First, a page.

Bay area stalwarts, Rogue Wave are back with their sixth studio album Delusions of Grand Fur a riff at the tendency for newbie musicians to be unaware of the true rigors of being in a band. The shimmery feel-god vibe of single “California Bride” begins with the damning “Thought you were an author, when it’s just dictation” feeds into that malaise – but frontman Zach Rogue (nee Schwartz) reveals that it is sometimes a necessary evil to feed those delusions.
Delusions of Grand Fur will be released on Easy Sound Recording tomorrow, April 29. To support it Rogue Wave will kick off next week with three hometown gigs – at Oakland’s Starline Ballroom (May 5), Mill Valley’s Sweetwater Music Hall (May 6) and The Independent (May 7) before setting forth on their North American tour.
The album takes in varied paces from the quiet domesticity and romance of “Falling” and “Curious Me”, to the Krautrock-inflected “What Is Left To Solve” and the strident Interpol-esque guitar of “Ocean“. “Memento Mori” is Wave’s most Neil Young-inspired track with Rogue’s higher vocals inhabiting that same cumulous register whilst its thematic broodiness grounds it in a familiar sun-drenched cynicism. Yet the sound that most fans associate with Rogue Wave is in tracks like “California Bride” and “Take It Slow”. They amble along the crest of pretty melodies and layered reverbs with flourishes of guitar brilliance and hints at the confident experimentation going on between longtime bandmate – Pat Spurgeon and Rogue. It belies their chosen creative path on this album – recorded in a home studio without a producer, and no demos. Just the duo ‘playing’ with the many instruments and toys trying to strike a balance between their brand of folk, rock and electronica. If a song was underperforming they would talk, deconstruct then put it back together again.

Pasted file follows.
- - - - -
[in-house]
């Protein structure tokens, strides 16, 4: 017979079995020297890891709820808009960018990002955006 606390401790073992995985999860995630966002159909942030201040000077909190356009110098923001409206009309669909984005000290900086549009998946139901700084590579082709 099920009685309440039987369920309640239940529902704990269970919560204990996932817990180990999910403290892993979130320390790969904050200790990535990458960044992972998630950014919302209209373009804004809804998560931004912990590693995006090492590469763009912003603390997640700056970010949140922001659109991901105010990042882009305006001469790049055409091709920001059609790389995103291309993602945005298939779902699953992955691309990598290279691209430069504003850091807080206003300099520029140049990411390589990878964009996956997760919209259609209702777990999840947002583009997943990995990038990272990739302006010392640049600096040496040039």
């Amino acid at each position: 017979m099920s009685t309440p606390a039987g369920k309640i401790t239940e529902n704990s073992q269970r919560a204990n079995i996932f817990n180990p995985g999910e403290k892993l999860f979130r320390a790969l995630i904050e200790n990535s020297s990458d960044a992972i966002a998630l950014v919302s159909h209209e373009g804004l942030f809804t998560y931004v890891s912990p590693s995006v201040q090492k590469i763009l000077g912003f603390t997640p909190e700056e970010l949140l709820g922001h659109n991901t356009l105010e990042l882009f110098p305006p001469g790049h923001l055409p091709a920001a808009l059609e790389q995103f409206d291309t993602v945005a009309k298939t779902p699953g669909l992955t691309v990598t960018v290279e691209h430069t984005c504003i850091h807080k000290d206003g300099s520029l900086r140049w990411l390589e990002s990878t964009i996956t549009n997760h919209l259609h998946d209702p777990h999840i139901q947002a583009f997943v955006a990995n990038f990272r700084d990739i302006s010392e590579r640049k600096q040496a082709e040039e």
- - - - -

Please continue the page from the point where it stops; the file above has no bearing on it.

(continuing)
Rogue took a moment to speak to Examiner.com about the process behind the inspiration to some of the songs; why as an indie band trying to get his music out to fans, he is upset with Facebook; and the glee he felt being able to pen a song for the new Monkees album – a band that he grew up listening. One of the many times that his delusions of grandeur actually served him very well.
Examiner: I like the concept of the album and how the track listing makes sense in relation to the grander themes – to what extant do you think new bands have this delusion? I mean by now surely we all know that it’s ‘hardly champagne and caviar’ in the indie rock business? Did you suffer from this 15 years ago when you and Pat started out?
Zach Rogue: Honestly, when we first signed to Sub Pop … when I look back I was in such a state of shock for a couple of years. It was so far removed from my reality that I was even in a band. I worshipped bands so much. I don’t mean to be coy but for me to think that other people are going to be listening to my music – it was so out of the scope of my own identity. We opened for The Shins at the time and that was a band that I really looked up to. I think James Mercer is one of the best songwriters around. So I don’t think I was delusional or that I would ever get as big as them. I was like that kid who couldn’t believe they even got into the party. There were times though in the middle of our career where I got away from myself a little – where I deluded myself in other ways. But I think ‘even when the music business was good’ you still have to be delusional – to believe that as an adult you can provide for your family by being in a band. I definitely do suffer from it.